• Who Is Elena Ferrante?‘ via The New York Times. If you’ve read any of Ferrante’s Neapolitan Novels, you’ll know the temptation to read the mysterious author’s identity onto the protagonist, also named Elena. Here are some thoughts about that.
  • Journey to the Center of the Chemex Factory‘ from Sprudge. The hourglass shaped brewing device might be a third-wave favourite, but the history behind this icon isn’t as exclusive as it may seem.
  • Too Many Books?‘ from New York Review of Books. Between the internet, magazines, books and more books it can be difficult in our modern era of abundance to figure out what to read. Tim Parks argues that this problem defines the modern reader.
  • Avocados Are Toast‘ from New York Magazine. Can the avocado’s popularity withstand price hikes as their supply diminishes due to California’s drought? This is the poster fruit for modern, social media-fuelled, healthy indulgence.

Cardamom: Shifting Cuisines, Shifting Tastes

Spice of the Day (SOTD) - 1/350

Floral or sweet, musty or warm, disgusting or delicious: cardamom demands attention. Some relish the aroma it imparts to a slowly simmered stew. Others claim it douses dishes in grandmotherly perfume. Despite cardamom’s polarising flavour, one’s preference for the spice may have less to do with innate taste and more to do with cultural conditioning. From Indian cuisine to Scandinavian cookery, cardamom occupies a prominent spot on the world’s spice rack. Depending on the cuisine in which it appears, cardamom directs the interpretation of its flavour in both traditional and experimental preparations. Cardamom tastes like the dishes in which it is used.

Ever since cardamom won admirers for its potent aroma and supposed-health benefits, the spice has provoked battles and desires. Forget the mild-mannered powder from plastic McCormick jar: the real stuff is a heady experience. Once removed from their papery pods, slightly sticky cardamom seeds begin to release a menthol-y, floral, musty, sweet aroma that intensifies with a light toasting. Indigenous to Asia, cardamom grows wild in the forests of India, Malaysia and Sri Lanka (Rodale’s Illustrated Encyclopedia of Herbs 65). To extend the profits of one of the world’s most expensive spices — only saffron and vanilla rank higher — cardamom cultivation now extends to Guatemala, Costa Rica and Tanzania. While some argue that Indian-grown cardamom is higher quality, the average cardamom consumer would likely be unable to discern the provenance of various pods.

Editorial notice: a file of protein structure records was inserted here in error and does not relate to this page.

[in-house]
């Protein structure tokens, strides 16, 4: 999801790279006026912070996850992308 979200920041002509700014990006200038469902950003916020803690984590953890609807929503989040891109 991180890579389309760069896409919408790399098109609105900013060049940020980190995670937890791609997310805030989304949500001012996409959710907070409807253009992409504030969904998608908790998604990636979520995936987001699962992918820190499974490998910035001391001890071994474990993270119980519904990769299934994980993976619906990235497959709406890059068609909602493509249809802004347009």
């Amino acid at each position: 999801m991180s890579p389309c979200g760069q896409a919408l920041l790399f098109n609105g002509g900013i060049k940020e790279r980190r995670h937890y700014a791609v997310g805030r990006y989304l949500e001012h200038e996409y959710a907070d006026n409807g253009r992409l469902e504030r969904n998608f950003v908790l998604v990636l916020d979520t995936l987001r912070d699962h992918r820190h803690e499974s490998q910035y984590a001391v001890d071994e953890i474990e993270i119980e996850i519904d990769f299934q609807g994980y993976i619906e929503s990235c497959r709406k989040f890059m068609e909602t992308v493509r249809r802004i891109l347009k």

Average consumers might not be able to differentiate between Indian and Central American cardamom, but they will be able to distinguish between the major varieties of the spice. Cardamom can be found in green, black and white varieties. Green cardamom, with its small papery pod, is the most common variety. Black cardamom — with its large, deeply ridged pod and smoky aroma — is used primarily in Northern-Indian and Sichuan cooking. White cardamom is green pods that bleached for aesthetic purposes. Yet, with all these varieties, the sterile plastic jar of ground cardamom remains how most cooks allude to the potent spice.

Cardamom’s floral flavour most frequently imparts warmth and depth to Indian curries and spice mixes. It amplifies toasty rice in a savoury biryani and heightens the warmth of a sweet masala chai. But its prevalence doesn’t mean its strong, slightly strange bouquet is always welcome. Writing for Saveur, Monica Bhide says she eschewed the spice as a child, despite its permanent residence in her house. Although cardamom might seem to be an age acquired flavour, Bhide suggests the secret ingredient that helped her discover cardamom’s friendlier side wasn’t so age-exclusive. It was fat and sugar.

Just as Starbucks’ luscious sweet chai lattes prime the palate for more exotic flavours, combining cardamom with fat and sugar activates a softer, more appealing side to the luxurious spice. While Americans might rightly reply that their chai’s friendly cinnamon and nutmeg obscure the cardamom, Bhide wouldn’t agree. Neither would legions of Swedes and Finns, who enjoy cardamom forward kardemummabullar and pulla. Cardamom-scented treats avail themselves of the spice’s superpower: it’s fat-soluble. When combined with butter, cardamom’s aroma softens into a halo of warmth. This gentler side of cardamom is cinnamon’s exotic cousin, making for a friendlier taste than the pine-y, floral aroma that repelled a young Bhide and legions of Americans, familiar with the spice’s oft-jarring savoury side.